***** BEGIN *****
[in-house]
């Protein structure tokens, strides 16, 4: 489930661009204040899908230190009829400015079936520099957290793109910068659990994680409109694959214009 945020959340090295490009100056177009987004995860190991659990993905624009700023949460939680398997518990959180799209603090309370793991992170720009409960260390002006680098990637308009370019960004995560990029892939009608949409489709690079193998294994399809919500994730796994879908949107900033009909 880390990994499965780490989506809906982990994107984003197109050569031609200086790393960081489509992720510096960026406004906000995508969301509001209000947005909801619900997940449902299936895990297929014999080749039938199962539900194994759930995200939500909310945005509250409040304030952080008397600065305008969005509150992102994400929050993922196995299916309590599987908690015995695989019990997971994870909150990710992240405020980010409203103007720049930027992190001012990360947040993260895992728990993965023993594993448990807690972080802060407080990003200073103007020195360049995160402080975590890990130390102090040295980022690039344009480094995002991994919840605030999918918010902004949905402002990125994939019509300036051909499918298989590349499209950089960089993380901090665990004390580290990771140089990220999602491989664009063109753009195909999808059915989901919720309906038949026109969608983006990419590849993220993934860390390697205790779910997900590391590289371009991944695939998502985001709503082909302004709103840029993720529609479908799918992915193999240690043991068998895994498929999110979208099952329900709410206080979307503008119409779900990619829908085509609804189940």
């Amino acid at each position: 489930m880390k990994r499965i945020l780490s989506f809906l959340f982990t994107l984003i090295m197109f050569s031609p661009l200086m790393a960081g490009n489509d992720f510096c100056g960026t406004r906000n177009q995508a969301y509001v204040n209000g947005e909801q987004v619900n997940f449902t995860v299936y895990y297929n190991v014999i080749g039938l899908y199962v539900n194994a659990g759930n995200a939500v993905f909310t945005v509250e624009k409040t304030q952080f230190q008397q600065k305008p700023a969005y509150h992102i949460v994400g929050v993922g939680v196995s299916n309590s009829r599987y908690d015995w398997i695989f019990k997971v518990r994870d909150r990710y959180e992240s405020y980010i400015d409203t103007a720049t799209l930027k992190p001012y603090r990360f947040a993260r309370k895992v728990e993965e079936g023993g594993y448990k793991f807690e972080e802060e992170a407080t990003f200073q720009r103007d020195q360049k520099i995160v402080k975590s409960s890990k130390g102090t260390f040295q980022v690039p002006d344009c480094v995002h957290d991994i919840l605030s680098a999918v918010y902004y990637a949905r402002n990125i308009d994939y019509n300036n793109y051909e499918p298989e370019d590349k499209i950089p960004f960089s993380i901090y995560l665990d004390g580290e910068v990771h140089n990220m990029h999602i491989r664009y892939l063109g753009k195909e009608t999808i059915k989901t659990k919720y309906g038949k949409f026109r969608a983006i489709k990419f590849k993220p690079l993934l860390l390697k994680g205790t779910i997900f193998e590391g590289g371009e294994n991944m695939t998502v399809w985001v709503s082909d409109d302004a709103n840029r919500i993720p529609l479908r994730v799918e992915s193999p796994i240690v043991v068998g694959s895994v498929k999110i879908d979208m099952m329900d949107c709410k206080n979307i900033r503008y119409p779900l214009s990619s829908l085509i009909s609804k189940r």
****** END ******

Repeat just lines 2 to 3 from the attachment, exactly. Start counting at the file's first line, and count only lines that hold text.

């Protein structure tokens, strides 16, 4: 489930661009204040899908230190009829400015079936520099957290793109910068659990994680409109694959214009 945020959340090295490009100056177009987004995860190991659990993905624009700023949460939680398997518990959180799209603090309370793991992170720009409960260390002006680098990637308009370019960004995560990029892939009608949409489709690079193998294994399809919500994730796994879908949107900033009909 880390990994499965780490989506809906982990994107984003197109050569031609200086790393960081489509992720510096960026406004906000995508969301509001209000947005909801619900997940449902299936895990297929014999080749039938199962539900194994759930995200939500909310945005509250409040304030952080008397600065305008969005509150992102994400929050993922196995299916309590599987908690015995695989019990997971994870909150990710992240405020980010409203103007720049930027992190001012990360947040993260895992728990993965023993594993448990807690972080802060407080990003200073103007020195360049995160402080975590890990130390102090040295980022690039344009480094995002991994919840605030999918918010902004949905402002990125994939019509300036051909499918298989590349499209950089960089993380901090665990004390580290990771140089990220999602491989664009063109753009195909999808059915989901919720309906038949026109969608983006990419590849993220993934860390390697205790779910997900590391590289371009991944695939998502985001709503082909302004709103840029993720529609479908799918992915193999240690043991068998895994498929999110979208099952329900709410206080979307503008119409779900990619829908085509609804189940």
């Amino acid at each position: 489930m880390k990994r499965i945020l780490s989506f809906l959340f982990t994107l984003i090295m197109f050569s031609p661009l200086m790393a960081g490009n489509d992720f510096c100056g960026t406004r906000n177009q995508a969301y509001v204040n209000g947005e909801q987004v619900n997940f449902t995860v299936y895990y297929n190991v014999i080749g039938l899908y199962v539900n194994a659990g759930n995200a939500v993905f909310t945005v509250e624009k409040t304030q952080f230190q008397q600065k305008p700023a969005y509150h992102i949460v994400g929050v993922g939680v196995s299916n309590s009829r599987y908690d015995w398997i695989f019990k997971v518990r994870d909150r990710y959180e992240s405020y980010i400015d409203t103007a720049t799209l930027k992190p001012y603090r990360f947040a993260r309370k895992v728990e993965e079936g023993g594993y448990k793991f807690e972080e802060e992170a407080t990003f200073q720009r103007d020195q360049k520099i995160v402080k975590s409960s890990k130390g102090t260390f040295q980022v690039p002006d344009c480094v995002h957290d991994i919840l605030s680098a999918v918010y902004y990637a949905r402002n990125i308009d994939y019509n300036n793109y051909e499918p298989e370019d590349k499209i950089p960004f960089s993380i901090y995560l665990d004390g580290e910068v990771h140089n990220m990029h999602i491989r664009y892939l063109g753009k195909e009608t999808i059915k989901t659990k919720y309906g038949k949409f026109r969608a983006i489709k990419f590849k993220p690079l993934l860390l390697k994680g205790t779910i997900f193998e590391g590289g371009e294994n991944m695939t998502v399809w985001v709503s082909d409109d302004a709103n840029r919500i993720p529609l479908r994730v799918e992915s193999p796994i240690v043991v068998g694959s895994v498929k999110i879908d979208m099952m329900d949107c709410k206080n979307i900033r503008y119409p779900l214009s990619s829908l085509i009909s609804k189940r």